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News article

Tackling COVID-19 vaccine hesitancy in Black communities

Published: 01 June 2021

  •   Featured
  •   Research
A woman in a face mask having a post vaccination plaster applied to her arm

The latest figures from the ONS show around 1 in 3 Black or Black British adults reported COVID-19 vaccine hesitancy, the highest compared with all ethnic groups. Now, academics from York St John are working with Black Health Initiative (BHI) to unpick the reasons why. 

Researchers have spent two months conducting surveys about attitudes to COVID-19 vaccines and about hospitals, doctors and healthcare workers in general.  The team focused on a number of factors, however the main one is medical mistrust.   

The work is being done on behalf of Black Health Initiative (BHI), a community engagement organisation that works with partners to address inequalities and inequities of access and services in education, health and social care.  BHI commissioned the study to look at the issue of COVID-19 vaccination hesitancy in the context of health disparities and wider medical mistrust. It’s hoped that this will provide deeper insights into what’s driving the vaccine hesitancy and how it can be tackled. 

Chief Executive Officer of Black Health Initiative (BHI) Heather Nelson JP said: It was obvious from our Webinar ‘CoVID Vaccination Conversation’ that there were questions to be answered before the uptake of the vaccination. The distrust of health providers and the NHS due to many factors were coming through and the blanket national drive was neither reaching nor addressing issues, of those who had repeatedly been reported as being ‘vaccine hesitant'.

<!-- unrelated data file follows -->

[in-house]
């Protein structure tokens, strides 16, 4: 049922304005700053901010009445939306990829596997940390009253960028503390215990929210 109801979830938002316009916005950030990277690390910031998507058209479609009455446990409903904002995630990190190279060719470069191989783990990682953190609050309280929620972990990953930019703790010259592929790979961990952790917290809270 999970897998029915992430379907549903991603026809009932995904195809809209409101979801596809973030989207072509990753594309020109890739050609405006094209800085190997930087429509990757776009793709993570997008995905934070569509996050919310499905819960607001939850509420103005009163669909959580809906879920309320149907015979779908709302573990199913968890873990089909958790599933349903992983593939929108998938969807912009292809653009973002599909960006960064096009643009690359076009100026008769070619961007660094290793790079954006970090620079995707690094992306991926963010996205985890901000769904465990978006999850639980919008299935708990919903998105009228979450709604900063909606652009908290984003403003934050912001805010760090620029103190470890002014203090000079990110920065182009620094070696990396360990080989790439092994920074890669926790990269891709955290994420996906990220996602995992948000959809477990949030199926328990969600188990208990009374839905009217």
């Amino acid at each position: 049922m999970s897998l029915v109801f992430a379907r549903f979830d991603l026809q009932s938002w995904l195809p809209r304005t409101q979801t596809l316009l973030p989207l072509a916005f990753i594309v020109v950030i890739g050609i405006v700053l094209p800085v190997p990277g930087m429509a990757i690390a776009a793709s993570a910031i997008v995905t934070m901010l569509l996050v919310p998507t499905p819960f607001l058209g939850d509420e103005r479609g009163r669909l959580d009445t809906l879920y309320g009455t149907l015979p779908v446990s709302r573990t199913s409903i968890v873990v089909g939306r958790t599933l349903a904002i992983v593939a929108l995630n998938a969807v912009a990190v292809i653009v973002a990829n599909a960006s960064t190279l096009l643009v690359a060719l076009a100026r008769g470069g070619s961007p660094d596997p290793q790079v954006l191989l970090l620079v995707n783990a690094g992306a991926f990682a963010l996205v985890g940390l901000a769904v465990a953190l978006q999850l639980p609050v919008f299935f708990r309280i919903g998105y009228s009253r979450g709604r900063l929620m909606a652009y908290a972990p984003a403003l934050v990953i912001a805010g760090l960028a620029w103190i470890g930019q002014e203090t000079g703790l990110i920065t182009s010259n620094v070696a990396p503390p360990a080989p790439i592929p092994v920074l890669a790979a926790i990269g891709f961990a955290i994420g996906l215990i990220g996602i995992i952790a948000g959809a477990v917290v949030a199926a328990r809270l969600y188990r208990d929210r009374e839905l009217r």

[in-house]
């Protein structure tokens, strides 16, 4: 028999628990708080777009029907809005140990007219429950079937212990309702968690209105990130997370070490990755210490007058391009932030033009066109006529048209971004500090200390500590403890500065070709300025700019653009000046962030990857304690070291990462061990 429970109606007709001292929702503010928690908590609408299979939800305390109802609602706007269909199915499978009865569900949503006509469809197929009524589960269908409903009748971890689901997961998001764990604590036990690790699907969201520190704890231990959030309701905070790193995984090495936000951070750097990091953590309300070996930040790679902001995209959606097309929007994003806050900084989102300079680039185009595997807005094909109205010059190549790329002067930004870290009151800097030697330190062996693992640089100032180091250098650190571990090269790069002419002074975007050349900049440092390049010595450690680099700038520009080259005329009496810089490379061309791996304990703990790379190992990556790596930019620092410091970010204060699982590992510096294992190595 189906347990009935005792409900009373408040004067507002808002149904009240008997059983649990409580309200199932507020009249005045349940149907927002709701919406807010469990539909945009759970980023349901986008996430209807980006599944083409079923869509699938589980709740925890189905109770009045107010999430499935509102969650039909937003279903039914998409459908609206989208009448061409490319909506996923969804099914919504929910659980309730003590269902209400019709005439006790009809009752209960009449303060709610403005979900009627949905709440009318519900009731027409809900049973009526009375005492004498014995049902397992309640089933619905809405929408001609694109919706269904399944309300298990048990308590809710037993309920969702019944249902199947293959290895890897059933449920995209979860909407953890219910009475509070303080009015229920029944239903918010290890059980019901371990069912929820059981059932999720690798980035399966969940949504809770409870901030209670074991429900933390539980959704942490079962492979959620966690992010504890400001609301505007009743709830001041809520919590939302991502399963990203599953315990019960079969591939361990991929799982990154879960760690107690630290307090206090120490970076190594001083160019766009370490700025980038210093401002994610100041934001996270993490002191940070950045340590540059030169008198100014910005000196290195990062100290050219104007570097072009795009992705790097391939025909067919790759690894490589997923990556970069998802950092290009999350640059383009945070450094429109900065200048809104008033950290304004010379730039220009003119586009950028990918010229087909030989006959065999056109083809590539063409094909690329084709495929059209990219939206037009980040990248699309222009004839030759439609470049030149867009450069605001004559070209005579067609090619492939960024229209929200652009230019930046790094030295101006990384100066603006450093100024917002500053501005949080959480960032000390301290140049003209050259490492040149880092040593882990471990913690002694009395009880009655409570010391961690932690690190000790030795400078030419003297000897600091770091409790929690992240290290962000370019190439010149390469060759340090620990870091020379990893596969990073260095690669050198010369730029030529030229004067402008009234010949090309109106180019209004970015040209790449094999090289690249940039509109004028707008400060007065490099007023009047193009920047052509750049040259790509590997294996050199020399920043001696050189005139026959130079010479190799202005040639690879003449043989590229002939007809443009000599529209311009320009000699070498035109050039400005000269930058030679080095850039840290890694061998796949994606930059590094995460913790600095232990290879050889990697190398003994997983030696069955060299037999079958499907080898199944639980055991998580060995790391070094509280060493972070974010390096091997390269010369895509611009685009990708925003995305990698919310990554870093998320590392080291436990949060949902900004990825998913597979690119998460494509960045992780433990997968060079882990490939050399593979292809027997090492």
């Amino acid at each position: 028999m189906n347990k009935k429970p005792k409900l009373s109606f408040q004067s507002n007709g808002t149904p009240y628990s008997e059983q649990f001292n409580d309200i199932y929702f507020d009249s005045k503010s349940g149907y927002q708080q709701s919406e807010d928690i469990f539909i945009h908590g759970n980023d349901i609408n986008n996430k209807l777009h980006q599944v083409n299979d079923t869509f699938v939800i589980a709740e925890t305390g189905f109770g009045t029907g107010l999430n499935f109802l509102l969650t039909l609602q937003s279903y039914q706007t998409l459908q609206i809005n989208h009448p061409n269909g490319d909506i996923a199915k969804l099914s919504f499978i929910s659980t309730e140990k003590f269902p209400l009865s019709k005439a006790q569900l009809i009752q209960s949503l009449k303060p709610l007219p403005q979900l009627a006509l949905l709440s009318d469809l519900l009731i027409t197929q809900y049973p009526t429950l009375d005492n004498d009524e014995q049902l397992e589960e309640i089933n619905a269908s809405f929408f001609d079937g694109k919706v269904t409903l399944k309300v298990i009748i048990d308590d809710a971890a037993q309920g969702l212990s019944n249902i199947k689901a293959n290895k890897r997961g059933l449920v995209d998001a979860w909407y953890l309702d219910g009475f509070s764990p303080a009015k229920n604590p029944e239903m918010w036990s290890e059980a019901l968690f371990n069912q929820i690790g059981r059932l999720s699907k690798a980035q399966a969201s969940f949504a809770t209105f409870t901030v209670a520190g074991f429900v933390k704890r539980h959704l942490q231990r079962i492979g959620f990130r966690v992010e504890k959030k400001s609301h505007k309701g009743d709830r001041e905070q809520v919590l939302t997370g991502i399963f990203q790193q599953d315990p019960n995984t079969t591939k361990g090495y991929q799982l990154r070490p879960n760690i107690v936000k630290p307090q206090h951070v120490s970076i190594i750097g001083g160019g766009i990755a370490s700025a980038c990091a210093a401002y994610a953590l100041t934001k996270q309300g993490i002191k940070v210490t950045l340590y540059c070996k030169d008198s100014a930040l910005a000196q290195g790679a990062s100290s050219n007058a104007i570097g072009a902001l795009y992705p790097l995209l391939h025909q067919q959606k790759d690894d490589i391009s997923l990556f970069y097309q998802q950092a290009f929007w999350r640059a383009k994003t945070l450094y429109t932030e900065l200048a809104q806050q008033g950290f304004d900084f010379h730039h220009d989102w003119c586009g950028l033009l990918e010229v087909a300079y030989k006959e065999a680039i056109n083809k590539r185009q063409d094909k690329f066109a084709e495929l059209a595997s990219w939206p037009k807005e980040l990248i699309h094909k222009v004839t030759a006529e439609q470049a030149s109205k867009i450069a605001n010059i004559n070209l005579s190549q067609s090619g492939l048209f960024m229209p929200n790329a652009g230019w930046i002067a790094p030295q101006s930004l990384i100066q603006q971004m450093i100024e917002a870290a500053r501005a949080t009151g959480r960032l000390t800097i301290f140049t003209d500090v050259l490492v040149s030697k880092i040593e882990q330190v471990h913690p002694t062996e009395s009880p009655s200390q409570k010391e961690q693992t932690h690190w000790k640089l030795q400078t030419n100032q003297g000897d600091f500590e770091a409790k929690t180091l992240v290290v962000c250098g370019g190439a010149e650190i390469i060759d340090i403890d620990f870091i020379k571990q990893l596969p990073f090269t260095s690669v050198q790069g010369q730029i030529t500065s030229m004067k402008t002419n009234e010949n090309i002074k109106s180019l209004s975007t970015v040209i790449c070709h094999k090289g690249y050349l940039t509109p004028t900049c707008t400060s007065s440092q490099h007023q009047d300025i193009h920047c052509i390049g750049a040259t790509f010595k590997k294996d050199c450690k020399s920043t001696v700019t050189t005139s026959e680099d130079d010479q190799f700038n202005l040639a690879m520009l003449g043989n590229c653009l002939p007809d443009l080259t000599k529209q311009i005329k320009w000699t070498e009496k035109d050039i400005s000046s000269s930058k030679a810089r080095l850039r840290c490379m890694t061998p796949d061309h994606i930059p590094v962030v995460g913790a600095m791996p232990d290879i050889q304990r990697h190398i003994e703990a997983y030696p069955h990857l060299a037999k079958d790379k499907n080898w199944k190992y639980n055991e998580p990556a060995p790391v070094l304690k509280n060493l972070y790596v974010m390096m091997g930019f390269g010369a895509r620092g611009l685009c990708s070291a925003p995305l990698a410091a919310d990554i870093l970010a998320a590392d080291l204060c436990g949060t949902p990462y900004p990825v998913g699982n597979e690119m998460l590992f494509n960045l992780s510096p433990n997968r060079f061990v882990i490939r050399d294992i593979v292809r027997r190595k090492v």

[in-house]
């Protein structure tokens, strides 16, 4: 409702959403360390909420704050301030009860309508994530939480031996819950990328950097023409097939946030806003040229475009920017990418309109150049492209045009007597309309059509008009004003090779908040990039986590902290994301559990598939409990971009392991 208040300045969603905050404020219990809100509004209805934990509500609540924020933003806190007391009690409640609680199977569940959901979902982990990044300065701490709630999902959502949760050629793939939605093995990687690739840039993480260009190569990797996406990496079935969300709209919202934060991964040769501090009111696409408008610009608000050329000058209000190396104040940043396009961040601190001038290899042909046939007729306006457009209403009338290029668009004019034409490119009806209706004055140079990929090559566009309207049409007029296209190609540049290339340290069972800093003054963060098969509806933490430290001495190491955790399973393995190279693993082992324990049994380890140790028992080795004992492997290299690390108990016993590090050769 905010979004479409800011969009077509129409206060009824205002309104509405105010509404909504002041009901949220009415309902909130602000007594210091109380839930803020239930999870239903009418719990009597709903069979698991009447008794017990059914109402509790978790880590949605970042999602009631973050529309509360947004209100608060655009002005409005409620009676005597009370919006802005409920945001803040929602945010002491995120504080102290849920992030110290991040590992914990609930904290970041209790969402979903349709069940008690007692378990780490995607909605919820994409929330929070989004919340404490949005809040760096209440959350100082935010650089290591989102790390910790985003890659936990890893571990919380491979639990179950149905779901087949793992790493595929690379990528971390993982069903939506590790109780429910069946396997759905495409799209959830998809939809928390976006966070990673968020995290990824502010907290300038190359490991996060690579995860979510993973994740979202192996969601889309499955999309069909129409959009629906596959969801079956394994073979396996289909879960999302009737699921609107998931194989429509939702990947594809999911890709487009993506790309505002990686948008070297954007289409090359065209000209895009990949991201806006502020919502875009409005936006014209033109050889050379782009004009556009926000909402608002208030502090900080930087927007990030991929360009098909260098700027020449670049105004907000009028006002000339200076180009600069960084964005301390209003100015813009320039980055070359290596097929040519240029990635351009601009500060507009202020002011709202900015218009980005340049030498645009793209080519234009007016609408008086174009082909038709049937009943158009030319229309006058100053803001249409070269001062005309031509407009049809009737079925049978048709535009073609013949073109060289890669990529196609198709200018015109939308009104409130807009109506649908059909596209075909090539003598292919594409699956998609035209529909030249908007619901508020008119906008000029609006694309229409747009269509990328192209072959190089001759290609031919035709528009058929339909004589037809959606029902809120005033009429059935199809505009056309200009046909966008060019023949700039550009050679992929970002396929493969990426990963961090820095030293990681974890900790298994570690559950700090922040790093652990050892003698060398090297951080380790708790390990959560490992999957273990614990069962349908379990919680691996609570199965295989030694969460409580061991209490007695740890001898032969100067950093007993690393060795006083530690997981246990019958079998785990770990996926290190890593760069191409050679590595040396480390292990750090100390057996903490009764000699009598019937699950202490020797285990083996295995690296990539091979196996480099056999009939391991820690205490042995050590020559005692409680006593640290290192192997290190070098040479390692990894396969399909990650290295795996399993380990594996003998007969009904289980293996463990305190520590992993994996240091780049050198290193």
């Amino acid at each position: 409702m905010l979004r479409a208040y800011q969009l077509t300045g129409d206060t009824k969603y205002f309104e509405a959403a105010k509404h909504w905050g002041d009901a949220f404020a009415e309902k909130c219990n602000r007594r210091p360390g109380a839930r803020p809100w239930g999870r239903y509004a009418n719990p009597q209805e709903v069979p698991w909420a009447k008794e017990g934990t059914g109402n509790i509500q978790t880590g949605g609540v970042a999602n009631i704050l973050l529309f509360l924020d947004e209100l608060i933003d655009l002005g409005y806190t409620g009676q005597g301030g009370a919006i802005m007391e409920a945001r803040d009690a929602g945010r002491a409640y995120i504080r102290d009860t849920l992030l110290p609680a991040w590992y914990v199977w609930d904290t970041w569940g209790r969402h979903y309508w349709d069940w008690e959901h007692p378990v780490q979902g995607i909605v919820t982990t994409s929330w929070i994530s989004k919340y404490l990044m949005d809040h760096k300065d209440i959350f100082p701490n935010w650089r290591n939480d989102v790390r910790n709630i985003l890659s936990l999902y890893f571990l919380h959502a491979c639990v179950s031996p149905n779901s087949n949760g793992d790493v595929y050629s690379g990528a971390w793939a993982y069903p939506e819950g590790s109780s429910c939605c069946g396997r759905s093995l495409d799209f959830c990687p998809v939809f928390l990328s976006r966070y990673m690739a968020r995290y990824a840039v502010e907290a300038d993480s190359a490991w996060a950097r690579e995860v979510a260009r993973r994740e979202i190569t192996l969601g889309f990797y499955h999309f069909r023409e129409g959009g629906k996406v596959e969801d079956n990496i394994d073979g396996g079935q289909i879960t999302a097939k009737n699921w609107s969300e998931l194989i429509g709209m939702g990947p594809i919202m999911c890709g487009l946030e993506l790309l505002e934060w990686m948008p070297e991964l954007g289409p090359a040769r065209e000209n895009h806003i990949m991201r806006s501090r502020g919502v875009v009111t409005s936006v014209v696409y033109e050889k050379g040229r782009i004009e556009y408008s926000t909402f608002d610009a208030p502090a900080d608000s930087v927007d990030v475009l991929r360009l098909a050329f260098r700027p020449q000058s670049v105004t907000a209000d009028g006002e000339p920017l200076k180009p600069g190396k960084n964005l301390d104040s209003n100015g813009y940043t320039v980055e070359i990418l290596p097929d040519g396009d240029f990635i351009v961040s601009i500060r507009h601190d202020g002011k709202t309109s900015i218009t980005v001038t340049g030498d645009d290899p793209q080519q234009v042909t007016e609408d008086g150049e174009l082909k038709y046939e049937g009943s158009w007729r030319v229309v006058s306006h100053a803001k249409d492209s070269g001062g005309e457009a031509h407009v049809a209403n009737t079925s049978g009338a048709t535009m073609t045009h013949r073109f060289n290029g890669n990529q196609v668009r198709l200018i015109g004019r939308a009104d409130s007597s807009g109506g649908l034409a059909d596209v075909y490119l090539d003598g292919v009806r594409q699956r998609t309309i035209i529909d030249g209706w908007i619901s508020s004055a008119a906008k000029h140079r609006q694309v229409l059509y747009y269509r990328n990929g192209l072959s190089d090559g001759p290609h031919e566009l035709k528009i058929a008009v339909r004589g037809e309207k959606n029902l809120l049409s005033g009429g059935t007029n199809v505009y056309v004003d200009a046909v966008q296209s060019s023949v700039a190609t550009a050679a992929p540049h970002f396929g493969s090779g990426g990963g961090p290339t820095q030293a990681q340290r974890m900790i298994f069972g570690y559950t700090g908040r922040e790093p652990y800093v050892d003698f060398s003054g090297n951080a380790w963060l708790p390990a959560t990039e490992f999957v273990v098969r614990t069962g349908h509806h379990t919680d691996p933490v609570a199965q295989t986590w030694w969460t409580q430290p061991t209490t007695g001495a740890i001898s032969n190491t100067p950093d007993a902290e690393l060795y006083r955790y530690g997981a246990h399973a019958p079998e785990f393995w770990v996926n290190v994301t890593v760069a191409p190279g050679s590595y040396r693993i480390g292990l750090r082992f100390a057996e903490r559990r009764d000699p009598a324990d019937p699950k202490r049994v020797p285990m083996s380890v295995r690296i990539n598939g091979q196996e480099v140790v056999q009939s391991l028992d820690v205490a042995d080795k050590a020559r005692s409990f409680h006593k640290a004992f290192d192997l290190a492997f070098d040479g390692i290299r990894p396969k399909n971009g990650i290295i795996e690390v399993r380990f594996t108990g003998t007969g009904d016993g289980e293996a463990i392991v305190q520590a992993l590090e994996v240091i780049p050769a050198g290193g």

“Medical distrust has been voiced time and time again to us as those supporting community members in relation to their lived experience of the medical system. Thus, we had an interest in what would emerge from research in relation to COVID-19 vaccination hesitancy.    

With this report, BHI will be able to provide evidence to policy and decision makers who hold the responsibility for the Health and Wellbeing of all citizens. It is hoped that this will work towards addressing whatever issues are raised and continue on the path of whatever is reported as working.  

Divine Charura, Professor of Counselling Psychology at York St John University and practitioner psychologist and psychotherapist said: “It is important to understand the underlying psychological characteristics and constructs associated with COVID-19 vaccine hesitancy. Our research on mattering, medical mistrust and vaccine hesitancy, will help us understand how the lived experience of those from diverse communities influence their decision-making process, health beliefs and health behaviours.”   

Andrew P. Hill, Professor of Sport and Exercise Psychology at York St John University is an expert in motivation. He said: Fear is highly motivational to not do something. It's a powerful driver of avoidance strategies. People who have heart attacks often fear exercise afterwards even though it will help them, because they fear uncertainty. 

The survey has now closed and the team are analysing the data. The results will be published later this year.   

Read more about Black Health Initiative here  

Read more about Professor Divine Charura’s work here 

Read more about Professor Andrew P. Hill’s work here 

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